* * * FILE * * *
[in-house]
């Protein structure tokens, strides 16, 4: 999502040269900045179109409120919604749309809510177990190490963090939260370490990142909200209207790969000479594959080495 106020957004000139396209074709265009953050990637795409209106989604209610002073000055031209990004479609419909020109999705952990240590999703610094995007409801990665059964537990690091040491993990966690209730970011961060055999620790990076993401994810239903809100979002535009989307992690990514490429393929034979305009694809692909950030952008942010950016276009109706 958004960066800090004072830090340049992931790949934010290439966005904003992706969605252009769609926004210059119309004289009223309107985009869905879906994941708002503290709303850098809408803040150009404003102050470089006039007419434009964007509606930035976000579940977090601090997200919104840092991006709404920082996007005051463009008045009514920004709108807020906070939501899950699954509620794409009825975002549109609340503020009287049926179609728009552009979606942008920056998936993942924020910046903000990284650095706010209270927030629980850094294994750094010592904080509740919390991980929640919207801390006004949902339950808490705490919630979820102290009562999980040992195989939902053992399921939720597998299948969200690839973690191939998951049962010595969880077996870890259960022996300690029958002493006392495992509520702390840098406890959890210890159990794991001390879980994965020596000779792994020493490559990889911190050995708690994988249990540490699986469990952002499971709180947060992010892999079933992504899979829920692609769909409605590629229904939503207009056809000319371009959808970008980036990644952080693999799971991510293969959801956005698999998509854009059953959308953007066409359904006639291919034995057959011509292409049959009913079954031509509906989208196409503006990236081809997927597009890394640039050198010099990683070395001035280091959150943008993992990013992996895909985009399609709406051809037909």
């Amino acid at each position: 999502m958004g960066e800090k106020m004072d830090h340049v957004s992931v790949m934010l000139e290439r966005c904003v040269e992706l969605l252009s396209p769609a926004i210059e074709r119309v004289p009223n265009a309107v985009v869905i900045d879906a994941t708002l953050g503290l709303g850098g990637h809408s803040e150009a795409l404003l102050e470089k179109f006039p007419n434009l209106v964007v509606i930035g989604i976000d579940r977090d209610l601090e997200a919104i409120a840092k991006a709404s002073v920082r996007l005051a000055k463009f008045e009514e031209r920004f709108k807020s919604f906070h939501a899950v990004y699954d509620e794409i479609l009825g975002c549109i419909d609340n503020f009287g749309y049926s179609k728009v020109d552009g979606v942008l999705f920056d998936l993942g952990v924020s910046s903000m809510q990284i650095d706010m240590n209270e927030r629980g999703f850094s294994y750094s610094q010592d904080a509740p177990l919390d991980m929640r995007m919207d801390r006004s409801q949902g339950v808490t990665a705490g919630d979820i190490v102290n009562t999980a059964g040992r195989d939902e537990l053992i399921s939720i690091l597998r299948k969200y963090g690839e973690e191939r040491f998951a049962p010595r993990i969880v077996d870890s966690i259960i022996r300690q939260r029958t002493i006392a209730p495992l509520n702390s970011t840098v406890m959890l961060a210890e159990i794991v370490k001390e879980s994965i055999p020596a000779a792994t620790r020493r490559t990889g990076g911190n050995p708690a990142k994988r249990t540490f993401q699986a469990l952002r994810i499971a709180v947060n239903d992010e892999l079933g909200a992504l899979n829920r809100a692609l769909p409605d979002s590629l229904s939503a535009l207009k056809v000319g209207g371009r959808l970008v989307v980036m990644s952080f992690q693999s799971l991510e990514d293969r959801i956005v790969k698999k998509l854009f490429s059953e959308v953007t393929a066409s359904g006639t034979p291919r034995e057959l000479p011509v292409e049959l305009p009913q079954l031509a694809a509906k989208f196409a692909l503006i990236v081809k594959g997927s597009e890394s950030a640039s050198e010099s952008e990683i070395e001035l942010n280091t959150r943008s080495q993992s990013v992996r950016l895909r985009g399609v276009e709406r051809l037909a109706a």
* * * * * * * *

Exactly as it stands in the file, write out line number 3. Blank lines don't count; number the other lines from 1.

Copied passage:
């Amino acid at each position: 999502m958004g960066e800090k106020m004072d830090h340049v957004s992931v790949m934010l000139e290439r966005c904003v040269e992706l969605l252009s396209p769609a926004i210059e074709r119309v004289p009223n265009a309107v985009v869905i900045d879906a994941t708002l953050g503290l709303g850098g990637h809408s803040e150009a795409l404003l102050e470089k179109f006039p007419n434009l209106v964007v509606i930035g989604i976000d579940r977090d209610l601090e997200a919104i409120a840092k991006a709404s002073v920082r996007l005051a000055k463009f008045e009514e031209r920004f709108k807020s919604f906070h939501a899950v990004y699954d509620e794409i479609l009825g975002c549109i419909d609340n503020f009287g749309y049926s179609k728009v020109d552009g979606v942008l999705f920056d998936l993942g952990v924020s910046s903000m809510q990284i650095d706010m240590n209270e927030r629980g999703f850094s294994y750094s610094q010592d904080a509740p177990l919390d991980m929640r995007m919207d801390r006004s409801q949902g339950v808490t990665a705490g919630d979820i190490v102290n009562t999980a059964g040992r195989d939902e537990l053992i399921s939720i690091l597998r299948k969200y963090g690839e973690e191939r040491f998951a049962p010595r993990i969880v077996d870890s966690i259960i022996r300690q939260r029958t002493i006392a209730p495992l509520n702390s970011t840098v406890m959890l961060a210890e159990i794991v370490k001390e879980s994965i055999p020596a000779a792994t620790r020493r490559t990889g990076g911190n050995p708690a990142k994988r249990t540490f993401q699986a469990l952002r994810i499971a709180v947060n239903d992010e892999l079933g909200a992504l899979n829920r809100a692609l769909p409605d979002s590629l229904s939503a535009l207009k056809v000319g209207g371009r959808l970008v989307v980036m990644s952080f992690q693999s799971l991510e990514d293969r959801i956005v790969k698999k998509l854009f490429s059953e959308v953007t393929a066409s359904g006639t034979p291919r034995e057959l000479p011509v292409e049959l305009p009913q079954l031509a694809a509906k989208f196409a692909l503006i990236v081809k594959g997927s597009e890394s950030a640039s050198e010099s952008e990683i070395e001035l942010n280091t959150r943008s080495q993992s990013v992996r950016l895909r985009g399609v276009e709406r051809l037909a109706a």